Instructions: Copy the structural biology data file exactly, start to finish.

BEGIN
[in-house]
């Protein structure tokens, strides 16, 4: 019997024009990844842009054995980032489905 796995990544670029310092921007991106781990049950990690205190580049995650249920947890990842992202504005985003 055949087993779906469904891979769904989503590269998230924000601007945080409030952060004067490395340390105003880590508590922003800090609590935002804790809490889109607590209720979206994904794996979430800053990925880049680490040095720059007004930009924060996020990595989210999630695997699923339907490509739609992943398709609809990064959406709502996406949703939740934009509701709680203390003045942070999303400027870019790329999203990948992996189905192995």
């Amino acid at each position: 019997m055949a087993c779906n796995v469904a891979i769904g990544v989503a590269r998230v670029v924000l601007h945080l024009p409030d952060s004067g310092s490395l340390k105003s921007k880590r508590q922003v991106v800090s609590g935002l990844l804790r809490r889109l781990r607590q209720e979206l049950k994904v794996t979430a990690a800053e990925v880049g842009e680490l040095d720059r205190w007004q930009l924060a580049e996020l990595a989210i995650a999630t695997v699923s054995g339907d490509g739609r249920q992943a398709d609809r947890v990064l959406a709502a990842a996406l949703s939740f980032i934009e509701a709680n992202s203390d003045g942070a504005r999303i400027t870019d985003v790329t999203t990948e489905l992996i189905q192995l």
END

[in-house]
């Protein structure tokens, strides 16, 4: 019997024009990844842009054995980032489905 796995990544670029310092921007991106781990049950990690205190580049995650249920947890990842992202504005985003 055949087993779906469904891979769904989503590269998230924000601007945080409030952060004067490395340390105003880590508590922003800090609590935002804790809490889109607590209720979206994904794996979430800053990925880049680490040095720059007004930009924060996020990595989210999630695997699923339907490509739609992943398709609809990064959406709502996406949703939740934009509701709680203390003045942070999303400027870019790329999203990948992996189905192995």
């Amino acid at each position: 019997m055949a087993c779906n796995v469904a891979i769904g990544v989503a590269r998230v670029v924000l601007h945080l024009p409030d952060s004067g310092s490395l340390k105003s921007k880590r508590q922003v991106v800090s609590g935002l990844l804790r809490r889109l781990r607590q209720e979206l049950k994904v794996t979430a990690a800053e990925v880049g842009e680490l040095d720059r205190w007004q930009l924060a580049e996020l990595a989210i995650a999630t695997v699923s054995g339907d490509g739609r249920q992943a398709d609809r947890v990064l959406a709502a990842a996406l949703s939740f980032i934009e509701a709680n992202s203390d003045g942070a504005r999303i400027t870019d985003v790329t999203t990948e489905l992996i189905q192995l």